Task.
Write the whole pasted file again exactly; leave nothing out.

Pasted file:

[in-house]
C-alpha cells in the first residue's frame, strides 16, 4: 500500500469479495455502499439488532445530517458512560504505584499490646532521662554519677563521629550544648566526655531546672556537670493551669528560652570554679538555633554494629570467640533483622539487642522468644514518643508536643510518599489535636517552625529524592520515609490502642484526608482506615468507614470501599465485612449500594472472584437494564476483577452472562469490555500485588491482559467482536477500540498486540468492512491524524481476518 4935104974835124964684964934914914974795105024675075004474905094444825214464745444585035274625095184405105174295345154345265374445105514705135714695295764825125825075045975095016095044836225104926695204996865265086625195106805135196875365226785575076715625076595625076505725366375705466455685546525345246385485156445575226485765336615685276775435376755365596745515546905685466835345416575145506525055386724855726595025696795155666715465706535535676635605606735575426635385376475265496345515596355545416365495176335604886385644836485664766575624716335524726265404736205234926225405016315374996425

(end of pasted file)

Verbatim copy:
[in-house]
C-alpha cells in the first residue's frame, strides 16, 4: 500500500469479495455502499439488532445530517458512560504505584499490646532521662554519677563521629550544648566526655531546672556537670493551669528560652570554679538555633554494629570467640533483622539487642522468644514518643508536643510518599489535636517552625529524592520515609490502642484526608482506615468507614470501599465485612449500594472472584437494564476483577452472562469490555500485588491482559467482536477500540498486540468492512491524524481476518 4935104974835124964684964934914914974795105024675075004474905094444825214464745444585035274625095184405105174295345154345265374445105514705135714695295764825125825075045975095016095044836225104926695204996865265086625195106805135196875365226785575076715625076595625076505725366375705466455685546525345246385485156445575226485765336615685276775435376755365596745515546905685466835345416575145506525055386724855726595025696795155666715465706535535676635605606735575426635385376475265496345515596355545416365495176335604886385644836485664766575624716335524726265404736205234926225405016315374996425